Water is also increasingly eyed whether it is for use for irrigation, often the privilege of a few considering the costs involved to make land irrigable, or for the rapidly growing needs of the urban population, industry, tourism and hydropower.


Even genetic resources have progressively shifted from the public to the private domain with the development of hybrid seeds and GMOs. This trend has led to a real expropriation of the majority of the population and is threatening biodiversity. As for forest resources, rural communities are caught between markets and the objective of conserving the planet.


Issues related to natural resources are discussed in greater details elsewhere on this site [read on land, water, genetic resources, and forest resources] but it is already possible to state here that exclusion of the majority of people has increasingly become the rule.


Alternatives to agriculture


To earn sufficient income and become able to have access to sufficient food, poor agricultural producers often have to turn to activities other than agriculture. Traditionally, non-agricultural income has been an important part of income in some regions like Africa. The development of agroprocessing or manufacturing in urban or peri-urban areas offers employment opportunities for poor producers. Unfortunately, with economic development, jobs created are increasingly qualified and require a minimum level of education that is inaccessible to the poorest people, as will be seen in a later section. In this case too, the poor are being excluded.


Insurance


Agricultural insurance is mostly available only in richer countries. For example in 2001, 55% of the insurance premiums for agriculture and forests were paid in North America (these premiums benefited from a government subsidy of more than USD10 billion in 2012) and 29% were paid in Western Europe. Premiums paid in Asia and Latin America represented 4% of the total each, while Africa only paid 2%.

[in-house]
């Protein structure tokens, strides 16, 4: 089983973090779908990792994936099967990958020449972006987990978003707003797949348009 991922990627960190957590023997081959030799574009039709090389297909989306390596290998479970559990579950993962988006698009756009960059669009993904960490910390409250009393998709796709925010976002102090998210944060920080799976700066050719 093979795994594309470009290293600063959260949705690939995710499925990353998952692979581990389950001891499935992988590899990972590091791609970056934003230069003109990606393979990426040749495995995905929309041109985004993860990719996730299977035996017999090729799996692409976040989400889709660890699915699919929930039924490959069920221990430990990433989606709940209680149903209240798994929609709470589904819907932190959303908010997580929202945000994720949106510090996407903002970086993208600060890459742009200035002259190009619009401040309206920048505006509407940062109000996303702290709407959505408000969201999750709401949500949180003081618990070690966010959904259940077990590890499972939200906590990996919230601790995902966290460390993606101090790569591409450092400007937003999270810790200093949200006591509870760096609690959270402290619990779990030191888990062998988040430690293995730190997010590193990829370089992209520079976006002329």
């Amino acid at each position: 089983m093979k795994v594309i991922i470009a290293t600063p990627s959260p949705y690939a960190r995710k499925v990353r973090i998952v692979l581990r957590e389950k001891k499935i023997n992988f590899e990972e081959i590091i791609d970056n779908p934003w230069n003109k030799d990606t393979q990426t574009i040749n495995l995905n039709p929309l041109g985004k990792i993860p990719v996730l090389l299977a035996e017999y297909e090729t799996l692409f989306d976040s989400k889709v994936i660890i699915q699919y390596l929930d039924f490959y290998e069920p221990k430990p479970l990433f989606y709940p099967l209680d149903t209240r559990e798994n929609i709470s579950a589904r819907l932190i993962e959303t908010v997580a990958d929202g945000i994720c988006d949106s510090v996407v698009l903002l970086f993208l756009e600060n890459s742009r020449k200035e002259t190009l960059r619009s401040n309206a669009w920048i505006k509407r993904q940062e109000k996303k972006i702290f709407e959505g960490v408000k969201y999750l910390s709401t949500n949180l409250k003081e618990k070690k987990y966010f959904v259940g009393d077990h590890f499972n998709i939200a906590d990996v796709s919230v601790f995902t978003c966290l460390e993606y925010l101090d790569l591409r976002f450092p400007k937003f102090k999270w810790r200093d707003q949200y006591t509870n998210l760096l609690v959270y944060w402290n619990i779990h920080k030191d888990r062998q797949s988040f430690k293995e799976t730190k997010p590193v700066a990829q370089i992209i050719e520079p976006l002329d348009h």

Generally, in a given country, only the largest producers have an agricultural insurance. In India for example, in 2000, insurance covered 15.7 million ha owned by 10.5 million producers out of a total of 121 million producers of which 99 million are considered to be small and marginal. Innovative insurance schemes, based on the use of the cell phone technology, are developing and aim to include a large number of farmers.


Education and literacy


Education and literacy are, in many poor countries, limited to the privileged part of the population. Figures 2 and 3 illustrate well this situation, as shown in the 15 countries studied by a group of researchers from IFPRI31. The data show that the percentage of men  more than 18 years old living with less than one dollar per day who have no education is clearly more than this proportion for those who have more than one dollar per day. These diagrams also show that the situation is even less favourable for women. 


Figure 2: Proportion men less than 18 years old without education by income category and by country




  more than one USD per day                           
  less than one USD per day                            

Source: IFPRI study


Figure 3: Proportion women less than 18 years old without education by income category and by country




   more than one USD per day                          
   less than one USD per day     

Source: IFPRI Study


Social services